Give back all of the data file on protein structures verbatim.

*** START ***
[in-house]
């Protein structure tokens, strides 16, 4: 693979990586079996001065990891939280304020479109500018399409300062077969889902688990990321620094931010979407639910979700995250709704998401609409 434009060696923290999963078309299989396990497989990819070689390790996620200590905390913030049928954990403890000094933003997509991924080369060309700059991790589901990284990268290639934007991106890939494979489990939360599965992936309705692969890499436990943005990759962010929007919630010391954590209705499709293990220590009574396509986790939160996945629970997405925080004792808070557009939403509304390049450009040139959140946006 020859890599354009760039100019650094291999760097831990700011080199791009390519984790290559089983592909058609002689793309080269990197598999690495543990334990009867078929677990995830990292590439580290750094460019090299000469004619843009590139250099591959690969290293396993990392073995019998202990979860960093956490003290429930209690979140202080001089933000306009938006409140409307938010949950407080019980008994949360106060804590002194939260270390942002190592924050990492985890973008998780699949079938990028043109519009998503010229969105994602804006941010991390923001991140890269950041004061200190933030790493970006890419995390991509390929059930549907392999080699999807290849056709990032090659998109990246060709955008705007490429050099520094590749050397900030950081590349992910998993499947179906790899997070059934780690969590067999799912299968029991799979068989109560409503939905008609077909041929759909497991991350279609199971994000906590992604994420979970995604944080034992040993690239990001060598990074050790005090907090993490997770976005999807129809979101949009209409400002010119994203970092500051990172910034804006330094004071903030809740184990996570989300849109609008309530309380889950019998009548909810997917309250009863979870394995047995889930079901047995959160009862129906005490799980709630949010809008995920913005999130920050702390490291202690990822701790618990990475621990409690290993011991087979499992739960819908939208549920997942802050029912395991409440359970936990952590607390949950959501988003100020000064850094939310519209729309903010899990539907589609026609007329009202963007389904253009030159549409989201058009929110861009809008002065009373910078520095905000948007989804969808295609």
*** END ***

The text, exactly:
[in-house]
């Protein structure tokens, strides 16, 4: 693979990586079996001065990891939280304020479109500018399409300062077969889902688990990321620094931010979407639910979700995250709704998401609409 434009060696923290999963078309299989396990497989990819070689390790996620200590905390913030049928954990403890000094933003997509991924080369060309700059991790589901990284990268290639934007991106890939494979489990939360599965992936309705692969890499436990943005990759962010929007919630010391954590209705499709293990220590009574396509986790939160996945629970997405925080004792808070557009939403509304390049450009040139959140946006 020859890599354009760039100019650094291999760097831990700011080199791009390519984790290559089983592909058609002689793309080269990197598999690495543990334990009867078929677990995830990292590439580290750094460019090299000469004619843009590139250099591959690969290293396993990392073995019998202990979860960093956490003290429930209690979140202080001089933000306009938006409140409307938010949950407080019980008994949360106060804590002194939260270390942002190592924050990492985890973008998780699949079938990028043109519009998503010229969105994602804006941010991390923001991140890269950041004061200190933030790493970006890419995390991509390929059930549907392999080699999807290849056709990032090659998109990246060709955008705007490429050099520094590749050397900030950081590349992910998993499947179906790899997070059934780690969590067999799912299968029991799979068989109560409503939905008609077909041929759909497991991350279609199971994000906590992604994420979970995604944080034992040993690239990001060598990074050790005090907090993490997770976005999807129809979101949009209409400002010119994203970092500051990172910034804006330094004071903030809740184990996570989300849109609008309530309380889950019998009548909810997917309250009863979870394995047995889930079901047995959160009862129906005490799980709630949010809008995920913005999130920050702390490291202690990822701790618990990475621990409690290993011991087979499992739960819908939208549920997942802050029912395991409440359970936990952590607390949950959501988003100020000064850094939310519209729309903010899990539907589609026609007329009202963007389904253009030159549409989201058009929110861009809008002065009373910078520095905000948007989804969808295609």